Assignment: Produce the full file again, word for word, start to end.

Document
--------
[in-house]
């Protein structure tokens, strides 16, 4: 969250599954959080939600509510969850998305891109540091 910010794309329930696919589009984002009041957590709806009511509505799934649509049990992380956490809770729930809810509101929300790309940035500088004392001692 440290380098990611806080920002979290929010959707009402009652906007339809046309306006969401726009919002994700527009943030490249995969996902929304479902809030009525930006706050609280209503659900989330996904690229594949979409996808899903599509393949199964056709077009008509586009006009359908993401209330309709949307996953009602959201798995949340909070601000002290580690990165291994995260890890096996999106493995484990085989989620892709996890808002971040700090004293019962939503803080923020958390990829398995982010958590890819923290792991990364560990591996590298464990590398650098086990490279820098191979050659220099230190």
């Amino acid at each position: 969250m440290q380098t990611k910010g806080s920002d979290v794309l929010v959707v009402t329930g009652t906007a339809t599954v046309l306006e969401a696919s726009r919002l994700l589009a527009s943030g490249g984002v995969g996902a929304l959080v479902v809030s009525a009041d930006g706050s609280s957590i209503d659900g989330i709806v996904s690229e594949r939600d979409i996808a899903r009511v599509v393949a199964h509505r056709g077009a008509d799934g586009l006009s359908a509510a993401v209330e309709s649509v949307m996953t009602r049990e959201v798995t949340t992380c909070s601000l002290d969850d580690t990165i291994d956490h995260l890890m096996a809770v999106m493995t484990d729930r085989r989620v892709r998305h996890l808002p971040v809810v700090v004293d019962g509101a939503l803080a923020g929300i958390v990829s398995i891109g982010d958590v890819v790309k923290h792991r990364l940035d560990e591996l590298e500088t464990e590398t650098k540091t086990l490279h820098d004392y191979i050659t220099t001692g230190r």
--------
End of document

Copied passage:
[in-house]
């Protein structure tokens, strides 16, 4: 969250599954959080939600509510969850998305891109540091 910010794309329930696919589009984002009041957590709806009511509505799934649509049990992380956490809770729930809810509101929300790309940035500088004392001692 440290380098990611806080920002979290929010959707009402009652906007339809046309306006969401726009919002994700527009943030490249995969996902929304479902809030009525930006706050609280209503659900989330996904690229594949979409996808899903599509393949199964056709077009008509586009006009359908993401209330309709949307996953009602959201798995949340909070601000002290580690990165291994995260890890096996999106493995484990085989989620892709996890808002971040700090004293019962939503803080923020958390990829398995982010958590890819923290792991990364560990591996590298464990590398650098086990490279820098191979050659220099230190």
């Amino acid at each position: 969250m440290q380098t990611k910010g806080s920002d979290v794309l929010v959707v009402t329930g009652t906007a339809t599954v046309l306006e969401a696919s726009r919002l994700l589009a527009s943030g490249g984002v995969g996902a929304l959080v479902v809030s009525a009041d930006g706050s609280s957590i209503d659900g989330i709806v996904s690229e594949r939600d979409i996808a899903r009511v599509v393949a199964h509505r056709g077009a008509d799934g586009l006009s359908a509510a993401v209330e309709s649509v949307m996953t009602r049990e959201v798995t949340t992380c909070s601000l002290d969850d580690t990165i291994d956490h995260l890890m096996a809770v999106m493995t484990d729930r085989r989620v892709r998305h996890l808002p971040v809810v700090v004293d019962g509101a939503l803080a923020g929300i958390v990829s398995i891109g982010d958590v890819v790309k923290h792991r990364l940035d560990e591996l590298e500088t464990e590398t650098k540091t086990l490279h820098d004392y191979i050659t220099t001692g230190r």